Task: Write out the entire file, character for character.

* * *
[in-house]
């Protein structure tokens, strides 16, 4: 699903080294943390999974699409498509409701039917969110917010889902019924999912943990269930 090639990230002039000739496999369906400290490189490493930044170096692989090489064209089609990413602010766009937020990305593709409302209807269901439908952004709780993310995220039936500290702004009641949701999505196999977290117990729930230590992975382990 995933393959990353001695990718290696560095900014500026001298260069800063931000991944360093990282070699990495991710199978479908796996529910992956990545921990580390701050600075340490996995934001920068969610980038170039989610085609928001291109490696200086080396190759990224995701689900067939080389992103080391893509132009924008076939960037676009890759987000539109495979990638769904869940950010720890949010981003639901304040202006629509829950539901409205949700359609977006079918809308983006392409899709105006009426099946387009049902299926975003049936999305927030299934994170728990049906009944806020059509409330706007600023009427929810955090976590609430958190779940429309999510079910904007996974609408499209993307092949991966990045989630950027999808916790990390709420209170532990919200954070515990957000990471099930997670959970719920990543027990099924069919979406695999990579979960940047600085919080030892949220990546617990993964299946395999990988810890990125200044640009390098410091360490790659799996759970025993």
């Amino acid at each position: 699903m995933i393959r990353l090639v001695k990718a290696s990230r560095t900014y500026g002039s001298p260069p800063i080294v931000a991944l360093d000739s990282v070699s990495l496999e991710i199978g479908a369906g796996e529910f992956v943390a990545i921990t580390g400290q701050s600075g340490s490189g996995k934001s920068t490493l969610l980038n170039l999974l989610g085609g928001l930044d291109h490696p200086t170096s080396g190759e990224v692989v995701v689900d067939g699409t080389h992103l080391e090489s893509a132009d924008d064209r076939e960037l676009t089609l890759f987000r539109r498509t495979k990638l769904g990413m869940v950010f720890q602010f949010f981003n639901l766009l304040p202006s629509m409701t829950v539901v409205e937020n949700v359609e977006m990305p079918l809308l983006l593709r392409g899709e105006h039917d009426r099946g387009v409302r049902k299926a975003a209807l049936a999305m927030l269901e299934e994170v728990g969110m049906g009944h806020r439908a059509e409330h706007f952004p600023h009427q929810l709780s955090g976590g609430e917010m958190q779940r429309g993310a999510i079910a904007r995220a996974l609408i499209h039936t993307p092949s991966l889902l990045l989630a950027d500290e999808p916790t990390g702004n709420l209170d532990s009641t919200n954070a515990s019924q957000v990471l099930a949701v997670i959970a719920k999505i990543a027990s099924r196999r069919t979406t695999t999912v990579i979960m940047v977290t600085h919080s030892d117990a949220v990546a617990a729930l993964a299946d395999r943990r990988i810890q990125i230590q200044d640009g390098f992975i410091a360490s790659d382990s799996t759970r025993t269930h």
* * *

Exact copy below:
[in-house]
């Protein structure tokens, strides 16, 4: 699903080294943390999974699409498509409701039917969110917010889902019924999912943990269930 090639990230002039000739496999369906400290490189490493930044170096692989090489064209089609990413602010766009937020990305593709409302209807269901439908952004709780993310995220039936500290702004009641949701999505196999977290117990729930230590992975382990 995933393959990353001695990718290696560095900014500026001298260069800063931000991944360093990282070699990495991710199978479908796996529910992956990545921990580390701050600075340490996995934001920068969610980038170039989610085609928001291109490696200086080396190759990224995701689900067939080389992103080391893509132009924008076939960037676009890759987000539109495979990638769904869940950010720890949010981003639901304040202006629509829950539901409205949700359609977006079918809308983006392409899709105006009426099946387009049902299926975003049936999305927030299934994170728990049906009944806020059509409330706007600023009427929810955090976590609430958190779940429309999510079910904007996974609408499209993307092949991966990045989630950027999808916790990390709420209170532990919200954070515990957000990471099930997670959970719920990543027990099924069919979406695999990579979960940047600085919080030892949220990546617990993964299946395999990988810890990125200044640009390098410091360490790659799996759970025993």
């Amino acid at each position: 699903m995933i393959r990353l090639v001695k990718a290696s990230r560095t900014y500026g002039s001298p260069p800063i080294v931000a991944l360093d000739s990282v070699s990495l496999e991710i199978g479908a369906g796996e529910f992956v943390a990545i921990t580390g400290q701050s600075g340490s490189g996995k934001s920068t490493l969610l980038n170039l999974l989610g085609g928001l930044d291109h490696p200086t170096s080396g190759e990224v692989v995701v689900d067939g699409t080389h992103l080391e090489s893509a132009d924008d064209r076939e960037l676009t089609l890759f987000r539109r498509t495979k990638l769904g990413m869940v950010f720890q602010f949010f981003n639901l766009l304040p202006s629509m409701t829950v539901v409205e937020n949700v359609e977006m990305p079918l809308l983006l593709r392409g899709e105006h039917d009426r099946g387009v409302r049902k299926a975003a209807l049936a999305m927030l269901e299934e994170v728990g969110m049906g009944h806020r439908a059509e409330h706007f952004p600023h009427q929810l709780s955090g976590g609430e917010m958190q779940r429309g993310a999510i079910a904007r995220a996974l609408i499209h039936t993307p092949s991966l889902l990045l989630a950027d500290e999808p916790t990390g702004n709420l209170d532990s009641t919200n954070a515990s019924q957000v990471l099930a949701v997670i959970a719920k999505i990543a027990s099924r196999r069919t979406t695999t999912v990579i979960m940047v977290t600085h919080s030892d117990a949220v990546a617990a729930l993964a299946d395999r943990r990988i810890q990125i230590q200044d640009g390098f992975i410091a360490s790659d382990s799996t759970r025993t269930h």